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Being Self-Employed – One of the Consequences of the Digital Disruption

We should ready ourselves to be self-employed. Most alarmingly, the digitization of the businesses has obsoleted millions of jobs. In fact, this is happening right now in the financial sector of South Africa. As a result, a couple weeks ago, one of the four universal banks in South Africa announced that it will close 91 branches. That will leave about 1200 employees without a job.

The bank can hardly be blamed for closing its branches. I mean, when last did you visit your bank? If you’re looking for something to blame, you need to look no further than the digitization of the banking sector. Also, the entry of new digital players has challenged the status quo in the market, said Jorge Camarate, Strategy& Partner in PwC’s financial services division recently in ITWeb.

The digital disruption in the banking sector will sadly continue to cause more job losses. And this is happening across industries. So, 1200 bank employees will soon face the reality of surviving without their salaries.

As a result, the retrenched employees, especially the breadwinners, may have no other option to be self-employed.

What does it mean to be self-employed?

Wikipedia explains that to be self-employed is a state where you’re working for yourself rather than for a boss. At the same time, self-employment may be seen as a survival strategy for those who cannot find any other means of earning an income.

Working for oneself may be the secret dream of many people that work their arses off every day with little money to show. However, to be self-employed may be not so idealistic and it’s definitely not for the fainthearted.

But for many there are no other choices but to face the challenge of being self-employed. And the point of departure for them is to start their own businesses.

Although starting your own business may provide an outcome for the millions of unemployed in South Africa, almost 80% will fail within the first three years (advertorial feature, Mail and Guardian).

Your chance to be successful self-employed may increase if you do the right thing from the beginning.

Getting it right with self-employment

It’s an extremely traumatic experience for most people when they lose their steady jobs. Especially after a month or two – when they need to pay the monthly bills…

I know what it feels like, because I was there, twice!

You need to clear your mind of all the negative thoughts. It’s better to see your situation as an opportunity rather than a threat. Also, be honest with your family and friends about your situation and try to win their trust and support.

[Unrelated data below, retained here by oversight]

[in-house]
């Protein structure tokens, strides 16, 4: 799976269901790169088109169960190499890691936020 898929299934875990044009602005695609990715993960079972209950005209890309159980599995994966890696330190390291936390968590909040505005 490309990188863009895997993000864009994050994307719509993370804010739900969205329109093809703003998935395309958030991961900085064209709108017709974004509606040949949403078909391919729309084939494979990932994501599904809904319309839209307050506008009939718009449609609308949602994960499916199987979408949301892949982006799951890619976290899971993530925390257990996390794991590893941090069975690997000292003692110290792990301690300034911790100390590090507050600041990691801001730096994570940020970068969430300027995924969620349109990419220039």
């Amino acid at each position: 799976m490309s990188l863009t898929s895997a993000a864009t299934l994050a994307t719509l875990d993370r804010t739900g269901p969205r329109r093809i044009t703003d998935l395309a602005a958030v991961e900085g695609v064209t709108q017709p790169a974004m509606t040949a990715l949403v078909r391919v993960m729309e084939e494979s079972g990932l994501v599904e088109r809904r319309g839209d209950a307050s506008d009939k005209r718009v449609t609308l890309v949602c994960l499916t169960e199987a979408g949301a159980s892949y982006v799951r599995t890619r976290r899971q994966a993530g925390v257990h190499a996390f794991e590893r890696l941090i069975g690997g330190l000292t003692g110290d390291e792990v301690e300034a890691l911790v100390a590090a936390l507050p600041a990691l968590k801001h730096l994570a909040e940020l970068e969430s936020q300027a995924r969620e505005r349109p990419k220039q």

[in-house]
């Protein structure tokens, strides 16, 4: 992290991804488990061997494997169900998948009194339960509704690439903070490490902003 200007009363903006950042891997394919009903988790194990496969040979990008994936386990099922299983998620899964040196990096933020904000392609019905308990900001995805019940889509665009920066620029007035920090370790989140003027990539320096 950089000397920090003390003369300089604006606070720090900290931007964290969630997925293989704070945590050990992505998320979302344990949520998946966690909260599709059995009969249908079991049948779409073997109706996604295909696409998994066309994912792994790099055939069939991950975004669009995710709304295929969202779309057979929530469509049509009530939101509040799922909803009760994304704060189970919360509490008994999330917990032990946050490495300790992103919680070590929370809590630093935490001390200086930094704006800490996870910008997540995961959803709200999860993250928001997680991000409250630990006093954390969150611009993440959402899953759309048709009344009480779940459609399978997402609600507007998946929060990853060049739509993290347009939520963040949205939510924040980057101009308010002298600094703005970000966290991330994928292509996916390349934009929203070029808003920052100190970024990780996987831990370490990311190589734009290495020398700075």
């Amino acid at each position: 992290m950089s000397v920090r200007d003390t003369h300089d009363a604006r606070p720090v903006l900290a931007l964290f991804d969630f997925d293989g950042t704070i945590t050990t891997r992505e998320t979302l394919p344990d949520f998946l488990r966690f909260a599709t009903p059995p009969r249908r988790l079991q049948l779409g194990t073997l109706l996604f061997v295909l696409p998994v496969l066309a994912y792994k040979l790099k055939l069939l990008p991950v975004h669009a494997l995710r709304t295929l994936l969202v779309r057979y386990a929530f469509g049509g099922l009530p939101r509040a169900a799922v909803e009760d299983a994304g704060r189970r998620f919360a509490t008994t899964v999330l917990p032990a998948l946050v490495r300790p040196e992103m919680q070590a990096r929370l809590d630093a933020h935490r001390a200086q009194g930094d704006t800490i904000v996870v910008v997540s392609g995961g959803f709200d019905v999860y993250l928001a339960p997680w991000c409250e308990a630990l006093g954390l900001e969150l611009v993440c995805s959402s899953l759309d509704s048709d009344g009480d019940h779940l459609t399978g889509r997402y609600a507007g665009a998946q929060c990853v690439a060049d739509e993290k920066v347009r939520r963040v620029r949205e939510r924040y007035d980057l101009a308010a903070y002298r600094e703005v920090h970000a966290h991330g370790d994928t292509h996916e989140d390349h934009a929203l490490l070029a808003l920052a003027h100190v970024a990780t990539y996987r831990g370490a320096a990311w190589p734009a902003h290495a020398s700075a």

Once you’ve reach the unavoidable point of self-employment, best is to start on the right track.

To succeed being your own boss Susan Ward in The Balance suggests the following:

  • Be sure you want to be self-employed. Does self-employment suit your life circumstances? Is your personality suited to self-employment?
  • Get financing in place beforehand. Perform a complete review of your finances and estimate your needs as closely as possible, then (if needed) consider possible sources of financing such as family, friends, or business loans from financial institutions.
  • Create a business plan. Having a solid business plan and updating it on a regular basis gives you a blueprint for success.
  • Name, register, and insure your business. Do this before you open your business doors and taking on clients.
  • Market your business. When starting a new business the major challenge is usually getting the first few paying customers. It helps if you’ve transitioned from a full-time job in the same profession you may have the advantage of having potential clients already.
  • Be your own accountant, at first. You can save money on accounting fees by using free time to organize how you want to keep your books, invoice your customers, etc.
  • Be professional at all times. Don’t let your customers be put off by how you look or behave…
  • Build your reputation with best practices. Develop your reputation and make good on all mistakes.
  • Don’t try to do everything — outsource if you need to. Outsourcing some tasks can free up more time to focus on your core business activities. You can even ask family members to help you.
  • Don’t forget the rest of your life. Try not to let your business become your entire life.

The responsibilities of being self-employed

The one certainty of being self-employed is that cash flow isn’t predictable or guaranteed. Therefore you need to be extremely disciplined when it comes to money matters.

Mduduzi Luthuli (Business Day) suggested the following tips for those working for themselves:

  1. Pay yourself a regular salary. The key to dealing with irregular income as a business owner is to mimic a regular income schedule as much as possible.
  2. Pay yourself the bare minimum. Create a budget to determine what the minimum amount of money is that you need to survive each month.
  3. Set aside bonuses and raises. If you score a big pay-out don’t go on a spending spree. Rather put this extra money into a separate supplementary savings account. Because you may need it in times of little of no income…
  4. Risks to navigate. You need to take out insurance policies to cover you should you become seriously ill or disabled. Additionally, you needn’t to work till you die – make provision for your retirement.


Young people , students and those still in school need to be prepared to be self-employed for the rest of their lives. Indeed, the era of white collar jobs may be gone for ever. Use your talents and passions to get your career as a self-employed started.

Read also: The Business of Taking Risks

A well researched and written Business Plan helps to get your business started the right way.


Photo by Mean Shadows on Unsplash

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